Trade Individual Stocks, Not the Whole Market 

We are caught in a war between Chaos and Complexity as we near the point of emergence and a potential Post New Normal world. And, while we can't control the forces of the Universe, we can certainly control our trading. 

What that means is that we trade small lots and keep short term timeframes, trading day to day. If a stock is not working, we should consider cutting our losses short. If we have profits, we should consider paring down the position by fading big rallies. And, if the market turns against us, we should trade each position individually, meaning if it's working we hang on to it with well-placed stops while we sell laggards. Finally, keep higher levels of cash than usual, in order to survive any unforeseen attacks from Chaos. 

I own shares in AKAM as of this writing.

Joe Duarte

In The Money Options

Joe Duarte is a former money manager, an active trader and a widely recognized independent stock market analyst since 1987. He is author of eight investment books, including the best selling Trading Options for Dummies, rated a TOP Options Book for 2018 by and now in its third edition, plus The Everything Investing in Your 20s and 30s Book and six other trading books.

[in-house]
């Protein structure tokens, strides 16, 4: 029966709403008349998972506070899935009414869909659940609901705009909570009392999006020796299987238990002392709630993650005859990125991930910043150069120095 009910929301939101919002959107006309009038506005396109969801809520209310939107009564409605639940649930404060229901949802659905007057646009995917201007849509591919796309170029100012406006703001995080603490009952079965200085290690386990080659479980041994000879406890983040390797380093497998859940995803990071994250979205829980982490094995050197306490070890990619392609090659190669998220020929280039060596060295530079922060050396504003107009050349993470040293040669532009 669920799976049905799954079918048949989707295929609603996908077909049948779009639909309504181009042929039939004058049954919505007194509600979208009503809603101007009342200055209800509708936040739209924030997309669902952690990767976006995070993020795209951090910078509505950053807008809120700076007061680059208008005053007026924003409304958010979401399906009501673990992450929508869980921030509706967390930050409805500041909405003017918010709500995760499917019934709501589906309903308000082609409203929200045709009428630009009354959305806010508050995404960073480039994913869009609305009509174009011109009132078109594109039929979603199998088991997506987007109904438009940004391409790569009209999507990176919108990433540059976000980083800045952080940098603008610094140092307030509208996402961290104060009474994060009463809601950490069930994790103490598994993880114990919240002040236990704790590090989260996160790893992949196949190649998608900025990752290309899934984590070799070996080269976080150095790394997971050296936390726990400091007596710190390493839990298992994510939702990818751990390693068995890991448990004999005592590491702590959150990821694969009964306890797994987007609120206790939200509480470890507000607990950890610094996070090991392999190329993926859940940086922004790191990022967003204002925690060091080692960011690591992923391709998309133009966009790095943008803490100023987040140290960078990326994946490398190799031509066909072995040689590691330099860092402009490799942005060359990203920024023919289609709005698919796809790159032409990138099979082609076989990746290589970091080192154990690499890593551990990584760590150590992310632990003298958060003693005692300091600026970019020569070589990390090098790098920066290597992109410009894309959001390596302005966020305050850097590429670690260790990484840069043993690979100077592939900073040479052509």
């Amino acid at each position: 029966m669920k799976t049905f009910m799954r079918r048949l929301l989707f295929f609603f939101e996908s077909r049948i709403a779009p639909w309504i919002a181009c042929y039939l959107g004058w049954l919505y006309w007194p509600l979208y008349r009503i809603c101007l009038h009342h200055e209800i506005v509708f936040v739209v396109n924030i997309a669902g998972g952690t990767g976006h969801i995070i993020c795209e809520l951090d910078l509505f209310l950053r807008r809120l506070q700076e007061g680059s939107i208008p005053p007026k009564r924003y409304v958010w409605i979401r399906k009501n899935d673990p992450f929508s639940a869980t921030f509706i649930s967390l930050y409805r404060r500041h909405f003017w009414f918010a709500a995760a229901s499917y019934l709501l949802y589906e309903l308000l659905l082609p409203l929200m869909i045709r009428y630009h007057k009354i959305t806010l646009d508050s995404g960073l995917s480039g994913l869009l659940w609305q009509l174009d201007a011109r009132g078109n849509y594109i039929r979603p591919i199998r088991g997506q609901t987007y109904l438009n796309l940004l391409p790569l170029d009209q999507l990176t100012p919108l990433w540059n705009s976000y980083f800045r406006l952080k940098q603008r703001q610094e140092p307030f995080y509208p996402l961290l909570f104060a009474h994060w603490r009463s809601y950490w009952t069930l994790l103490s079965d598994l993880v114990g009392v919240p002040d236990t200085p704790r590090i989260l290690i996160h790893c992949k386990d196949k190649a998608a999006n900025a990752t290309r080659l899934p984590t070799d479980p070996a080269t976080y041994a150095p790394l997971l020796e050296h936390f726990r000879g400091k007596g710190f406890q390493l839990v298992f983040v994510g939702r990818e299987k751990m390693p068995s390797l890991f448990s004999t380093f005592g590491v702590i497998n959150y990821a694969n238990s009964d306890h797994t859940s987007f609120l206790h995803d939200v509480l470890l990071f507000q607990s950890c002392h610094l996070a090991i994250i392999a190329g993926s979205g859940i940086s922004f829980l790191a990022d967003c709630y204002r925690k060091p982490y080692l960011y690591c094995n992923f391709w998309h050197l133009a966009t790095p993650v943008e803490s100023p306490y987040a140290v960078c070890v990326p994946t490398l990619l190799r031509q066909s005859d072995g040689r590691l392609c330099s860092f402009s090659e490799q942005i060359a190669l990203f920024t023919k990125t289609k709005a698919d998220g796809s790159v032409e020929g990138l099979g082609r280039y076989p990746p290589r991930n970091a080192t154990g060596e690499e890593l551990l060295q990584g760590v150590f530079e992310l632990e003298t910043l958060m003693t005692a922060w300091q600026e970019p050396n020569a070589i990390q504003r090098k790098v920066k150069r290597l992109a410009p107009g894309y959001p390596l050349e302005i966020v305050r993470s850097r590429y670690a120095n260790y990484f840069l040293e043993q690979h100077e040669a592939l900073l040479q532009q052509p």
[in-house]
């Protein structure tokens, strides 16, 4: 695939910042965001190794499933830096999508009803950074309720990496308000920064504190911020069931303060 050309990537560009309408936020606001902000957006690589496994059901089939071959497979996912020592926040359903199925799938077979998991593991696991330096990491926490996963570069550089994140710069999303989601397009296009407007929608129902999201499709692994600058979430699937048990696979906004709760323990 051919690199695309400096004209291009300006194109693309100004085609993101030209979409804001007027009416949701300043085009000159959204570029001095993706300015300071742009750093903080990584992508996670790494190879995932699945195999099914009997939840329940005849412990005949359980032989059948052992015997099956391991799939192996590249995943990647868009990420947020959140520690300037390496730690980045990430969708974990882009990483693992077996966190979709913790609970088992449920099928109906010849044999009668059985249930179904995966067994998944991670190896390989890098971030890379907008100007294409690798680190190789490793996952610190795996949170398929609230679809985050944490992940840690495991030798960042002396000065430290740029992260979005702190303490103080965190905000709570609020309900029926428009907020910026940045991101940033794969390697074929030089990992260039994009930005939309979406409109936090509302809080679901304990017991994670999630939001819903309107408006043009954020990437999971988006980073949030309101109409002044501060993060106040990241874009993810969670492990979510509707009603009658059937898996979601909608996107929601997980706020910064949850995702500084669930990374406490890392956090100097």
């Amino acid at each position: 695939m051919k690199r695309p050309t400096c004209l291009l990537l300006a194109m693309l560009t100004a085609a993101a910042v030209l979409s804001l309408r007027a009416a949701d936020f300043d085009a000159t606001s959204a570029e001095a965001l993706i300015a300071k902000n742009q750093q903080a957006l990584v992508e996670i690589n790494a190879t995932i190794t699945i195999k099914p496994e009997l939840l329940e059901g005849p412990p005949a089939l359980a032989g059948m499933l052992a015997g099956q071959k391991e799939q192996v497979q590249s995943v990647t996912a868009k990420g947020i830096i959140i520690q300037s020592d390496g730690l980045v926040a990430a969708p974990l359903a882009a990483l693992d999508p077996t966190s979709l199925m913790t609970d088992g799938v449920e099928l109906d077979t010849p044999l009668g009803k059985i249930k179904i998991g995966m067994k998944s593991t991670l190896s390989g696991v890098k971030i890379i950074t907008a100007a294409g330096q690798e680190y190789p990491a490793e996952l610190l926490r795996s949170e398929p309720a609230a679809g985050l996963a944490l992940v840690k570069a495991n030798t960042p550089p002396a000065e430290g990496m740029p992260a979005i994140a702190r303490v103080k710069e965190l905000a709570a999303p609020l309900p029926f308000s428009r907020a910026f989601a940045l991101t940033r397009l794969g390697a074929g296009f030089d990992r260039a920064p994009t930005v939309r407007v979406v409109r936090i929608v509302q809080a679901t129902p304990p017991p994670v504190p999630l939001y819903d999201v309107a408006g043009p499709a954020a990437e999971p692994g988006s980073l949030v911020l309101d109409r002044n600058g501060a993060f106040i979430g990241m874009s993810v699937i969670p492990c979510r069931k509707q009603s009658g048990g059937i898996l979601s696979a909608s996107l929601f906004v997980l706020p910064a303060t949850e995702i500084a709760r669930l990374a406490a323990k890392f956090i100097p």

The Everything Investing in Your 20s and 30s Book is available at Amazon and Barnes and Noble. It has also been recommended as a Washington Post Color of Money Book of the Month

To receive Joe's exclusive stock, option, and ETF recommendations, in your mailbox every week visit

Joe Duarte
About the author: is a former money manager, an active trader and a widely recognized independent stock market analyst going back to 1987. His books include the best selling Trading Options for Dummies, a TOP Options Book for 2018, 2019, and 2020 by, Trading Review.Net 2020 and Market Timing for Dummies. His latest best-selling book, The Everything Investing Guide in your 20's & 30's, is a Washington Post Color of Money Book of the Month. To receive Joe’s exclusive stock, option and ETF recommendations in your mailbox every week, visit the Joe Duarte In The Money Options website. Learn More